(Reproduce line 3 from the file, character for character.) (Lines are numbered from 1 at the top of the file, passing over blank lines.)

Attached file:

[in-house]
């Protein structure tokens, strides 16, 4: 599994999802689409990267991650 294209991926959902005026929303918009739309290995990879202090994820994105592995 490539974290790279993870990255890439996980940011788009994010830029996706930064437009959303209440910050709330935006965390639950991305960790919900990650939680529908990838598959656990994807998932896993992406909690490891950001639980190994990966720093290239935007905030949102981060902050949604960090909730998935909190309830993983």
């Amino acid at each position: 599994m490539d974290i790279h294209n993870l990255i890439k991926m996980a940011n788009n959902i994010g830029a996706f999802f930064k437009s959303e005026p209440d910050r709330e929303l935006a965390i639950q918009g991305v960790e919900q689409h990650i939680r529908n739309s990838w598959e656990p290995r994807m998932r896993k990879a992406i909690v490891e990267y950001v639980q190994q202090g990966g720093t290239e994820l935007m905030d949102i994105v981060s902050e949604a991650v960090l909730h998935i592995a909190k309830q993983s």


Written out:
């Amino acid at each position: 599994m490539d974290i790279h294209n993870l990255i890439k991926m996980a940011n788009n959902i994010g830029a996706f999802f930064k437009s959303e005026p209440d910050r709330e929303l935006a965390i639950q918009g991305v960790e919900q689409h990650i939680r529908n739309s990838w598959e656990p290995r994807m998932r896993k990879a992406i909690v490891e990267y950001v639980q190994q202090g990966g720093t290239e994820l935007m905030d949102i994105v981060s902050e949604a991650v960090l909730h998935i592995a909190k309830q993983s």